JFUtil 2.0 alpha demonstration

Rather than talk about how much better JFUtil 2.0 is and all, I'll just show you a demonstration strategy illustrating the features of this JForex utilities library. Download the latest JFUtil from the project page. As this is an alpha release, I need your help in finding bugs and look for improvements. Leave me a message if you have any comment or suggestion please. It's best if you copy and paste the following demo strategy source code into your IDE or text editor for viewing.

import java.util.\*; import com.dukascopy.api.\*;
import com.quantisan.JFUtil.\*; @Library("JFQuantisan.jar") // place
this file in your ../JForex/Strategy/files folder public class
jfutilDemo implements IStrategy { private int counter = new
Random().nextInt(100); // notice the lack of fields to manage JForex
objects @Override public void onStart(IContext context) throws
JFException { // \*\* Essential steps \*\* // must initialize objects
once and for all JForexContext.setContext(context);
JForexAccount.setAccount(context.getAccount()); Set\<Instrument\> set =
new HashSet\<Instrument\>(context.getSubscribedInstruments()); set =
context.getSubscribedInstruments(); // get list of subscribed
instruments // subscribe to transitional instruments for currency
conversion calculations Pairer.subscribeTransitionalInstruments(set); //
\*\* End of essential steps \*\* Printer.println("-- Quantisan.com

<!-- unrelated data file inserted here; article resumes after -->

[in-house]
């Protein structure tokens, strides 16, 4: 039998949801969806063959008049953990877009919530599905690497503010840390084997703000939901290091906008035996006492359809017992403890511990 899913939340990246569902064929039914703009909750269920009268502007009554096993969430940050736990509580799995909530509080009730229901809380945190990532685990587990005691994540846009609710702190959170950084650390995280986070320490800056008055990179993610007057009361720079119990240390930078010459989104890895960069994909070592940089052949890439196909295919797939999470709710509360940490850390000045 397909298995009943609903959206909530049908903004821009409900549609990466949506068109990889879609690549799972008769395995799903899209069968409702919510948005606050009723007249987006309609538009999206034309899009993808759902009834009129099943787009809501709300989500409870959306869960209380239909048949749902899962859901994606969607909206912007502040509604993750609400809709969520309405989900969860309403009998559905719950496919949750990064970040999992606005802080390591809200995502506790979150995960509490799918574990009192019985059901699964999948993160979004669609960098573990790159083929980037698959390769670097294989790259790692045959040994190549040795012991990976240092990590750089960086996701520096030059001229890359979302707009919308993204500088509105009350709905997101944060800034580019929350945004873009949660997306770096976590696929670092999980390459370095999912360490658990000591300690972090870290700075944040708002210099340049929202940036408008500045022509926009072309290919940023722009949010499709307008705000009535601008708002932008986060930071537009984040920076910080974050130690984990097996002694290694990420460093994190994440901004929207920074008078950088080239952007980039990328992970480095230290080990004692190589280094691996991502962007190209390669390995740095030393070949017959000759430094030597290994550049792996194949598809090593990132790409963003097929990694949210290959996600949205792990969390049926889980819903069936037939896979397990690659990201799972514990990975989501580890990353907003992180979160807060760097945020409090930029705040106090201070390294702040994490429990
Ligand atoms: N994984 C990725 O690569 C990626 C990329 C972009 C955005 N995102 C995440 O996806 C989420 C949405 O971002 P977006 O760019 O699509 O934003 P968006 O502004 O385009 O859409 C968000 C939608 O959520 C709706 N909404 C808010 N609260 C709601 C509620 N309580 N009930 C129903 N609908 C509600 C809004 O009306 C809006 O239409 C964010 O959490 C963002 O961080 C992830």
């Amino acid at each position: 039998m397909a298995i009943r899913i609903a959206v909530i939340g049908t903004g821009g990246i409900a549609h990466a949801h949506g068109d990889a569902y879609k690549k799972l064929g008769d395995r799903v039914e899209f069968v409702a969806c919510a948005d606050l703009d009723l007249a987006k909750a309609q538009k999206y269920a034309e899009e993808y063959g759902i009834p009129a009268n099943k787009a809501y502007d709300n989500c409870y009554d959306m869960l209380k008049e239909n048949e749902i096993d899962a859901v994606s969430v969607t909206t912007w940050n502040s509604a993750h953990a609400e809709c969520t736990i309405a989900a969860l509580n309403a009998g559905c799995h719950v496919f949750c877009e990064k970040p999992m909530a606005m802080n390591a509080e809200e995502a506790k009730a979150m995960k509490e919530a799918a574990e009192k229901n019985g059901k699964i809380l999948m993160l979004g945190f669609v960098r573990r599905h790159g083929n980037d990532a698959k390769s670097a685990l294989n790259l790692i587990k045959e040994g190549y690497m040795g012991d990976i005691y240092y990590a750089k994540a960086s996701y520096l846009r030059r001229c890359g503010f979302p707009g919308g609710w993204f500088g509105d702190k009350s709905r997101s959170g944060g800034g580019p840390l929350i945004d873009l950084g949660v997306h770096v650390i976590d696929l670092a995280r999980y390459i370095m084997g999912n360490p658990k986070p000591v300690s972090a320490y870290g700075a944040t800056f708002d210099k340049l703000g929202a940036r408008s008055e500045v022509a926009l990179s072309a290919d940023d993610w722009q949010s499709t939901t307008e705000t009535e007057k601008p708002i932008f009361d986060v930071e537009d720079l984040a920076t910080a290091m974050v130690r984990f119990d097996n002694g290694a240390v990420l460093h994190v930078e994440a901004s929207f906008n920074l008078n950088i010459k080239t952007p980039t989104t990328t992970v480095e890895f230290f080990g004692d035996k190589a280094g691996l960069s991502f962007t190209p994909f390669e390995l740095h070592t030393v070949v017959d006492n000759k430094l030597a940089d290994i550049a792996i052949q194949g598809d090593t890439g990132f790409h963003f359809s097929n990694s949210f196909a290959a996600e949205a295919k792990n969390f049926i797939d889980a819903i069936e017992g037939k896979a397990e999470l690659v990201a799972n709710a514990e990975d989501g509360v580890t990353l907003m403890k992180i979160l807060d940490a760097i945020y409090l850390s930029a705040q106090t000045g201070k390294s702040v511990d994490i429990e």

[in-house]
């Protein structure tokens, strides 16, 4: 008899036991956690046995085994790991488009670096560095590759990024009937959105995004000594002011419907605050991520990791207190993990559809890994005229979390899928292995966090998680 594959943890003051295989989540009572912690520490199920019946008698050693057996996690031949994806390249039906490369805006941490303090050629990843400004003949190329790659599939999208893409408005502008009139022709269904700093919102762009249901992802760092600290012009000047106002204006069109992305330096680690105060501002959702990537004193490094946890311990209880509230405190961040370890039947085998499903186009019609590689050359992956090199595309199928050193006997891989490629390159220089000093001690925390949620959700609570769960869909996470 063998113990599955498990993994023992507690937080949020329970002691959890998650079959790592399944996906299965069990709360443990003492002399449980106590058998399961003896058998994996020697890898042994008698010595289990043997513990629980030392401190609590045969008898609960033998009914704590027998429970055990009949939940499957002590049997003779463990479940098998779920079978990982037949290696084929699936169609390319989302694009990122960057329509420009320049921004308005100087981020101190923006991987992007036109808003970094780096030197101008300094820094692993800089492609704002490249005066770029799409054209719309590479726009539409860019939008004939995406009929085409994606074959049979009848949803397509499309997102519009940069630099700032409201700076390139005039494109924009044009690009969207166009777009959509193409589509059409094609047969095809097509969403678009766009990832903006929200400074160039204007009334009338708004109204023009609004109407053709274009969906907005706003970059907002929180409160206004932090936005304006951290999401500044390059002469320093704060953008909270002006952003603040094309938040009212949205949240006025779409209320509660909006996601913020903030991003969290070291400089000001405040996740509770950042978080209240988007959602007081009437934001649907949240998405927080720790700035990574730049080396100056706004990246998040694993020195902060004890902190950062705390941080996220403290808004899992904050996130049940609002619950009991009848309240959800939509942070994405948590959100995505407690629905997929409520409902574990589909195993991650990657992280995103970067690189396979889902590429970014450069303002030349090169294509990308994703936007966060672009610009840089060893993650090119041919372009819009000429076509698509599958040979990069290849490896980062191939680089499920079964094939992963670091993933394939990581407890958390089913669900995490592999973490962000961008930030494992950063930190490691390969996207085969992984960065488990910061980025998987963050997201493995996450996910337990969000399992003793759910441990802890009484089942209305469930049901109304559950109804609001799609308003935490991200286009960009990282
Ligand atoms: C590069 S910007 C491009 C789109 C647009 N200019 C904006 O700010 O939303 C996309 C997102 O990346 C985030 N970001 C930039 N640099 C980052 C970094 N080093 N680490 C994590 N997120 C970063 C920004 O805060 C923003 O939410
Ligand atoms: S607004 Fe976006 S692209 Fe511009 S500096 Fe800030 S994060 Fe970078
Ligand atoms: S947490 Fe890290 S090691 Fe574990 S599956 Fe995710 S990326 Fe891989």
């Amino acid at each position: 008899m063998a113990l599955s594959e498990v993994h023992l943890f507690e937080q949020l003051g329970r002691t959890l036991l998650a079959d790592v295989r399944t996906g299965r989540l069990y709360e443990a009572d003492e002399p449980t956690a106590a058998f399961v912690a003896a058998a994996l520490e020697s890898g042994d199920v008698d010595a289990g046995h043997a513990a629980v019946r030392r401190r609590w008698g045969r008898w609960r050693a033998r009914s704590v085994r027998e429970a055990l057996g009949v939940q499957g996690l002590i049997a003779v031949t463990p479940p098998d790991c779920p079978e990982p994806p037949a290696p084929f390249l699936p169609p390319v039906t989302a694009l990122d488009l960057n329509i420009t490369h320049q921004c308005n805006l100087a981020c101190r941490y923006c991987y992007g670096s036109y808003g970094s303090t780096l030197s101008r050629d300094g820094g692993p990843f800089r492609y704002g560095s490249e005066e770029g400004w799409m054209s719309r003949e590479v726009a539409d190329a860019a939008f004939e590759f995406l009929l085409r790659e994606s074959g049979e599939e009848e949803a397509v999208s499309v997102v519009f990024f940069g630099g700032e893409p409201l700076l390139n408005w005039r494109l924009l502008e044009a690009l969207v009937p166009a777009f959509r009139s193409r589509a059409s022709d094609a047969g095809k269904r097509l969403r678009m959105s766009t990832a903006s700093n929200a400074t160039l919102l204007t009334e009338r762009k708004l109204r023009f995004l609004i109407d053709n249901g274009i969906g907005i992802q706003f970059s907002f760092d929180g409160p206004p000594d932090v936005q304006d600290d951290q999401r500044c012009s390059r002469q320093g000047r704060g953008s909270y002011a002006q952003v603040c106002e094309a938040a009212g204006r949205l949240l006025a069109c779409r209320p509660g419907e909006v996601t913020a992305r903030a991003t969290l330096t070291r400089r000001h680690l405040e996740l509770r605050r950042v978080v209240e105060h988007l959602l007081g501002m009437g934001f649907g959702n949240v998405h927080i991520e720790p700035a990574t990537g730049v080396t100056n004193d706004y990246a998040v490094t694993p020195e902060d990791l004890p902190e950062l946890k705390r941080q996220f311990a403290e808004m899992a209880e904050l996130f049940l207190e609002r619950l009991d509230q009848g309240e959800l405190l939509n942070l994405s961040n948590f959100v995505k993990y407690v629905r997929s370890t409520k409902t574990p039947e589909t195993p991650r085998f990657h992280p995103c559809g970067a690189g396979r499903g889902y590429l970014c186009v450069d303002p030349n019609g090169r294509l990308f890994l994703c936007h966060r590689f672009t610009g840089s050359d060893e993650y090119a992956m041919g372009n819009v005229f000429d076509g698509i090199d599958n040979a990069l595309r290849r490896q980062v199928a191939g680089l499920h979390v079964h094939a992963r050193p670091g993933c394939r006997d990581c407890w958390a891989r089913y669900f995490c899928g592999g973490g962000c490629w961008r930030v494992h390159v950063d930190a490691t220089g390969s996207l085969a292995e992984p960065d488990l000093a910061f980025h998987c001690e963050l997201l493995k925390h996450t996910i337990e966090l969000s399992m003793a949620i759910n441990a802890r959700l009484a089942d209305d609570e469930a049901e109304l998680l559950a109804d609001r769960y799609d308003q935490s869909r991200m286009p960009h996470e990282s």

JFUtil v2.0 alpha: Usage demo --"); Printer.println(""); } @Override
public void onBar(Instrument instrument, Period period, IBar askBar,
IBar bidBar) throws JFException { if (period != Period.TEN\_SECS)
return; // only run every 10 sec. // \*\*\* 1. access IContext and
IAccount from anywhere \*\*\* Printer.println("Account equity = " +
JForexAccount.getEquity()); // get an EMA indicator value double ema =
JForexContext.getIndicators().ema(instrument, Period.TEN\_SECS,
OfferSide.BID, IIndicators.AppliedPrice.MEDIAN\_PRICE, 14, 1);
Printer.println(instrument.toString() + " EMA = " + ema); // printing
the EMA value // \*\*\* 2. Profit/loss calculation to account currency
before placing your order \*\*\* // Demonstrating currency conversion
double risk = 100 \* Pairer.convertPipToAccountCurrency(instrument);
String symbol = JForexAccount.getAccountCurrency().getSymbol();
Printer.println(symbol + risk + " risked in for 1,000 units and 100 pips
move in " + instrument.toString()); // \*\* 3. Simplify order parameters
with order ticket builder \*\*\* // Demonstrating trade ordering String
label = instrument.toString().substring(0,2) + ++counter; OrderTicket
mktBuyTicket = new OrderTicket // order ticket .Builder(label, //
setting required ticket info instrument, IEngine.OrderCommand.BUY, 0.1)
.build(); // build ticket Orderer.placeOrder(mktBuyTicket); // placing
order // market buy order with a 100 pips stop and 100 pips target
double stopPrice = JForexContext.getPrice(instrument) - (100 \*
instrument.getPipValue()); double targetPrice =
JForexContext.getPrice(instrument) + (100 \* instrument.getPipValue());
label = instrument.toString().substring(0,2) + ++counter; OrderTicket
buySpTicket = new OrderTicket .Builder(label, instrument,
IEngine.OrderCommand.BUY, 0.1) .setStopLossPrice(stopPrice) // set stop
price to ticket .setTakeProfitPrice(targetPrice) // set target .build();
// \*\* 4. Single method to placing orders for all order types and
parameters \*\*\* Orderer.placeOrder(buySpTicket); } @Override public
void onAccount(IAccount account) throws JFException {
JForexAccount.setAccount(account); // update IAccount to latest }
@Override public void onStop() throws JFException { for (IOrder order :
Orderer.getOrders()) // close all orders Orderer.close(order); } }